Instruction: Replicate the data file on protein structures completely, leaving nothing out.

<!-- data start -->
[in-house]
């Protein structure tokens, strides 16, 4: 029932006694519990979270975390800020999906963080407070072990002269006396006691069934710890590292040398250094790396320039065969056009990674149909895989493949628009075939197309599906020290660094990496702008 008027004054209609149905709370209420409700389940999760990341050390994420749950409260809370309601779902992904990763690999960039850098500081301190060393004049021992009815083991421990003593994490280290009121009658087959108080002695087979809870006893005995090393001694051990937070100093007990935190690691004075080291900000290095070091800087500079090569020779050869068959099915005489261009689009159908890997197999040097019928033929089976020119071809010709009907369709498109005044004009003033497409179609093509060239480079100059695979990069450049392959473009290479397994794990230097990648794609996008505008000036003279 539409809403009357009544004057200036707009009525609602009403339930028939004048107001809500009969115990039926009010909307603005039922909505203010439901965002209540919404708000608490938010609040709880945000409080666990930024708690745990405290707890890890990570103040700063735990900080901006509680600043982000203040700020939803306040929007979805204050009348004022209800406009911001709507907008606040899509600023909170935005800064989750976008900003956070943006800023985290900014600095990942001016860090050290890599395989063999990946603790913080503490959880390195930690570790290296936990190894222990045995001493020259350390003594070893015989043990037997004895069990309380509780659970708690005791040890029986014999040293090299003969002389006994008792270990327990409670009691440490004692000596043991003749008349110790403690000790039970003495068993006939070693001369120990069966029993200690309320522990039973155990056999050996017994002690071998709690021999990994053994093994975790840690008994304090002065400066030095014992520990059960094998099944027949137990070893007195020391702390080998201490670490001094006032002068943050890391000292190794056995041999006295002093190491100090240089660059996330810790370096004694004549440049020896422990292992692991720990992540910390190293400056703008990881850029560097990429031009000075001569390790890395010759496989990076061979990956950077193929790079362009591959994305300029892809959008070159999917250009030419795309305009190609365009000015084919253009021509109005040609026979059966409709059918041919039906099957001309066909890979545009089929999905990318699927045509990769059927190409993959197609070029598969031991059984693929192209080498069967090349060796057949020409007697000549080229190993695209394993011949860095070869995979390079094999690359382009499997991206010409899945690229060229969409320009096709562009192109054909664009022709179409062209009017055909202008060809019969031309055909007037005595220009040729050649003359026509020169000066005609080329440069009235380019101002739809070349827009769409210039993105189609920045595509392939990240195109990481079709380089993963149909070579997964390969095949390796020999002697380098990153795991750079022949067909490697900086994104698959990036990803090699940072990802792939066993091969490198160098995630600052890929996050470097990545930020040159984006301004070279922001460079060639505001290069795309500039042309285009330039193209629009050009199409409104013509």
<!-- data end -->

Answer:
[in-house]
């Protein structure tokens, strides 16, 4: 029932006694519990979270975390800020999906963080407070072990002269006396006691069934710890590292040398250094790396320039065969056009990674149909895989493949628009075939197309599906020290660094990496702008 008027004054209609149905709370209420409700389940999760990341050390994420749950409260809370309601779902992904990763690999960039850098500081301190060393004049021992009815083991421990003593994490280290009121009658087959108080002695087979809870006893005995090393001694051990937070100093007990935190690691004075080291900000290095070091800087500079090569020779050869068959099915005489261009689009159908890997197999040097019928033929089976020119071809010709009907369709498109005044004009003033497409179609093509060239480079100059695979990069450049392959473009290479397994794990230097990648794609996008505008000036003279 539409809403009357009544004057200036707009009525609602009403339930028939004048107001809500009969115990039926009010909307603005039922909505203010439901965002209540919404708000608490938010609040709880945000409080666990930024708690745990405290707890890890990570103040700063735990900080901006509680600043982000203040700020939803306040929007979805204050009348004022209800406009911001709507907008606040899509600023909170935005800064989750976008900003956070943006800023985290900014600095990942001016860090050290890599395989063999990946603790913080503490959880390195930690570790290296936990190894222990045995001493020259350390003594070893015989043990037997004895069990309380509780659970708690005791040890029986014999040293090299003969002389006994008792270990327990409670009691440490004692000596043991003749008349110790403690000790039970003495068993006939070693001369120990069966029993200690309320522990039973155990056999050996017994002690071998709690021999990994053994093994975790840690008994304090002065400066030095014992520990059960094998099944027949137990070893007195020391702390080998201490670490001094006032002068943050890391000292190794056995041999006295002093190491100090240089660059996330810790370096004694004549440049020896422990292992692991720990992540910390190293400056703008990881850029560097990429031009000075001569390790890395010759496989990076061979990956950077193929790079362009591959994305300029892809959008070159999917250009030419795309305009190609365009000015084919253009021509109005040609026979059966409709059918041919039906099957001309066909890979545009089929999905990318699927045509990769059927190409993959197609070029598969031991059984693929192209080498069967090349060796057949020409007697000549080229190993695209394993011949860095070869995979390079094999690359382009499997991206010409899945690229060229969409320009096709562009192109054909664009022709179409062209009017055909202008060809019969031309055909007037005595220009040729050649003359026509020169000066005609080329440069009235380019101002739809070349827009769409210039993105189609920045595509392939990240195109990481079709380089993963149909070579997964390969095949390796020999002697380098990153795991750079022949067909490697900086994104698959990036990803090699940072990802792939066993091969490198160098995630600052890929996050470097990545930020040159984006301004070279922001460079060639505001290069795309500039042309285009330039193209629009050009199409409104013509």